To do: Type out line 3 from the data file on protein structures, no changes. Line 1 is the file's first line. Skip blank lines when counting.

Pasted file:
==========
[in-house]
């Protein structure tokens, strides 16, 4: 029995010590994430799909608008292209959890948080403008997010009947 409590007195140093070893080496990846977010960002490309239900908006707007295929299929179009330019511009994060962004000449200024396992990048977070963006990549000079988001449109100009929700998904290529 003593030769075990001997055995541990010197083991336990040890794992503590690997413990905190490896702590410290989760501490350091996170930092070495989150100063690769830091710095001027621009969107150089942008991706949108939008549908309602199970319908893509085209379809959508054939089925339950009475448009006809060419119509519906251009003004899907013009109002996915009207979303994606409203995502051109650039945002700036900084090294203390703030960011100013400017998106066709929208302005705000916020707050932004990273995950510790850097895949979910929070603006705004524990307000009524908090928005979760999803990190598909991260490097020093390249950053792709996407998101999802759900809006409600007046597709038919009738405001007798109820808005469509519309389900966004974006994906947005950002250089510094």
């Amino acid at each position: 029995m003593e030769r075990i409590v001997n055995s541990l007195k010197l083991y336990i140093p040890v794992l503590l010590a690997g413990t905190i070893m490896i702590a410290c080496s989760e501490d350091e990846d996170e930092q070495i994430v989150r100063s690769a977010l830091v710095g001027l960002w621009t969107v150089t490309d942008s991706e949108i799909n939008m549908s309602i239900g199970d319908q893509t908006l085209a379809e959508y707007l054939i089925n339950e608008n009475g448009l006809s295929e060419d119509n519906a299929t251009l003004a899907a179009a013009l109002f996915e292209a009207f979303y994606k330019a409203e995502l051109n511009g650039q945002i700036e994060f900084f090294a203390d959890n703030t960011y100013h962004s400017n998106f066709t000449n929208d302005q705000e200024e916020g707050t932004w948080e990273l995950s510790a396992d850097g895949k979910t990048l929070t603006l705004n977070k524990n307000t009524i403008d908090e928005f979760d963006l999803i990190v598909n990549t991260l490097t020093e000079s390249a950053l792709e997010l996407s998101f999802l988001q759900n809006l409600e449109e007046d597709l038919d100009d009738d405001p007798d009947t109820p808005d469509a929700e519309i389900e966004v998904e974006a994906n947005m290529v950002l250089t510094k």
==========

């Amino acid at each position: 029995m003593e030769r075990i409590v001997n055995s541990l007195k010197l083991y336990i140093p040890v794992l503590l010590a690997g413990t905190i070893m490896i702590a410290c080496s989760e501490d350091e990846d996170e930092q070495i994430v989150r100063s690769a977010l830091v710095g001027l960002w621009t969107v150089t490309d942008s991706e949108i799909n939008m549908s309602i239900g199970d319908q893509t908006l085209a379809e959508y707007l054939i089925n339950e608008n009475g448009l006809s295929e060419d119509n519906a299929t251009l003004a899907a179009a013009l109002f996915e292209a009207f979303y994606k330019a409203e995502l051109n511009g650039q945002i700036e994060f900084f090294a203390d959890n703030t960011y100013h962004s400017n998106f066709t000449n929208d302005q705000e200024e916020g707050t932004w948080e990273l995950s510790a396992d850097g895949k979910t990048l929070t603006l705004n977070k524990n307000t009524i403008d908090e928005f979760d963006l999803i990190v598909n990549t991260l490097t020093e000079s390249a950053l792709e997010l996407s998101f999802l988001q759900n809006l409600e449109e007046d597709l038919d100009d009738d405001p007798d009947t109820p808005d469509a929700e519309i389900e966004v998904e974006a994906n947005m290529v950002l250089t510094k």